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Saturday, Dec. 6 was cold.
It was definitely a day for gloves and a warm, winter coat.
Olivia, a bright-eyed, pint-sized blond, didn’t have a coat to call her own, but by the end of Shop With A Trooper, she was dancing around, proudly showing to anyone who would look, her new hot pink coat with a hood.
A dozen troopers and supervisors from Kentucky State Police Post 6 in Dry Ridge took 25 children from 10 counties to breakfast and lunch, followed by shopping and visits with Santa as part of the Shop With A Trooper program.
This is the third year that Post 6 has hosted the event. Detective Fred Scroggin was the driving force behind planning, obtaining sponsors and coordinating the event.
“We aren’t all born with silver spoons,” Scroggin said. “I like to do things with and for kids and this is a great program.”
The day started when troopers picked up the children from Grant, Boone, Kenton, Campbell, Pendleton, Bracken, Robertson, Nicholas, Bourbon and Harrison counties and stopped by the Dry Ridge Fire House for breakfast and a visit from Santa.
Each child received a portable DVD player and the movie “Polar Express.”
Next came shopping at Wal-Mart in Dry Ridge where each child was able to spend $100 for clothes and toys.
“The boots,” Olivia said. “I love them,” she said, stomping the brown suede boots with fleece peeking out of the top, as she paraded up and down the aisles.
“I want to wear them home,” she said.
Trooper Jeremy Moore had never experienced the shopping trip, but was glad that he volunteered to participate.
“I’ve enjoyed it, from picking them up and seeing a need to bringing her here and seeing how excited she is, that’s nice. It definitely made my Christmas,” Moore said.
Detective Kevin Flick assisted a young man he met at Trooper Island camp this summer with his shopping.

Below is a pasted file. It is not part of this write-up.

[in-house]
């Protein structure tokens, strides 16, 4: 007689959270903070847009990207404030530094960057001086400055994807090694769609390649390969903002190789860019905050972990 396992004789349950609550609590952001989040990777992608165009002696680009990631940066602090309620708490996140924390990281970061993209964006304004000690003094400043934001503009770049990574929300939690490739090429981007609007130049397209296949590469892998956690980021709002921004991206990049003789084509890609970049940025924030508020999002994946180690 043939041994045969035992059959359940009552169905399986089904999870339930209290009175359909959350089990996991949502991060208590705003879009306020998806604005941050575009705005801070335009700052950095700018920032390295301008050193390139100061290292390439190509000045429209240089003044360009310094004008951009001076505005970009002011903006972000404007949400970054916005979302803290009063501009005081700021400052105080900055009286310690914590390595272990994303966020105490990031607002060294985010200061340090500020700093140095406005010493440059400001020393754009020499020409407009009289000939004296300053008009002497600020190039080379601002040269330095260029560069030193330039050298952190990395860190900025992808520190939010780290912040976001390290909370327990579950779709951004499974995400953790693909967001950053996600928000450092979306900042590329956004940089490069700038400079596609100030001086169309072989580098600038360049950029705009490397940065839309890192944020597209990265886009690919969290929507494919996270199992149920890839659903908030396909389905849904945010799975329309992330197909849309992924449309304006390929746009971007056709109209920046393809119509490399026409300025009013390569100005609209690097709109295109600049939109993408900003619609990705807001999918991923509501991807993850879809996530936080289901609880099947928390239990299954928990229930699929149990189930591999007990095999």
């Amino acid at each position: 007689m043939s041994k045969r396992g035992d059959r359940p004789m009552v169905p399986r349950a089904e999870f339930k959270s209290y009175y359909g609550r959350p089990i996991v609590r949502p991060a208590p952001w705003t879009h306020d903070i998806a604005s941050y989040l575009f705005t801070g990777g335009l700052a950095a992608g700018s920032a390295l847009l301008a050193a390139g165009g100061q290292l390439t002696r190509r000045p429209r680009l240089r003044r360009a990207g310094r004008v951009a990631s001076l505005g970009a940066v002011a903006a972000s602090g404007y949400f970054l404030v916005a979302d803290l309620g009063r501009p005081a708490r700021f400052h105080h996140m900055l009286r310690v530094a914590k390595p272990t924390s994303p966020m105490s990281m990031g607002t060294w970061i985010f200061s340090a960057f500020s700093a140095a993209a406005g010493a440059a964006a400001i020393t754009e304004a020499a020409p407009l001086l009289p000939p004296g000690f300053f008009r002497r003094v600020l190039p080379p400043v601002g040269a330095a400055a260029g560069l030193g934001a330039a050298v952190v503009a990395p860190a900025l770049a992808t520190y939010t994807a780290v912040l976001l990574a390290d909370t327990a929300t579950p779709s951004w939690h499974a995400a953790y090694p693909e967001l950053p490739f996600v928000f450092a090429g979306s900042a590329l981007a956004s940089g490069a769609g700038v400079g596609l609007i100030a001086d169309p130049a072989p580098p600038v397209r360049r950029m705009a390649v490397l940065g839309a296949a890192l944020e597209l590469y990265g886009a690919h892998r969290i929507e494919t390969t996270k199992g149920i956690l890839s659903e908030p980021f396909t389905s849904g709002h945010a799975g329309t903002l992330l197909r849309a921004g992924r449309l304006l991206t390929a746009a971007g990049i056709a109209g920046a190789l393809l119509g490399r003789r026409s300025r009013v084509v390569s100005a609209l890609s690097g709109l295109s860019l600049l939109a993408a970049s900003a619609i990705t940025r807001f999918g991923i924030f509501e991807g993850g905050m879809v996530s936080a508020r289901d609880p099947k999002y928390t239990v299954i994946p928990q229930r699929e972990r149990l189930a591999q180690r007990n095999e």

“He’s a great shopper,” Flick said, as Lukas cruised the toy aisles looking for a race track.
“This is fun,” Lukas said. “It’s not every day you get to spend $100.”
One of the children from Pendleton County spent only $10 of the $100 on something they wanted. The rest of the money went to buy presents for their family.
“This is what makes this program so good,” Scroggin said. “It makes a difference to them and allows them to see us as not just someone who arrests people and puts them in jail but as people who care.”
For Emily Horton, an officer with Kentucky Vehicle Enforcement, this was her first time participating, but an experience she enjoyed.
“It was a lot of fun,” Horton said. “I enjoyed watching the kids walk through and pick out things they wanted. I’ll definitely do this again.”
Dacia Wood, a dispatcher at Post 6, has participated several times.
“This is the best part of what they (the police) do all year long,” she said. “Seeing these kids get to know us as good guys, that’s awesome.”
When the shopping was complete, the children were treated to lunch at Edwardo’s Pizza in Williamstown and another visit with Santa.
The program is funded by fundraisers and donations. This downturn in the economy pinched the amount available for each child.
“This year was tough,” Scroggin said. “We didn’t have all the donors that we’ve had in the past. We couldn’t do it without the support of local businesses.”
Scroggin said Wal-Mart donated $2,000. Troopers received donations on the day of the event from other Wal-Mart shoppers. They’ve also received $400 from Kroger which will be used to buy food baskets for distribution to other needy families.
“Saturday was a great day,” Scroggin said. “It’s the nature of our job to be on the receiving end of bad news, like arresting someone or telling someone a loved one has been killed in an accident. To be able to bring good news, that’s special.”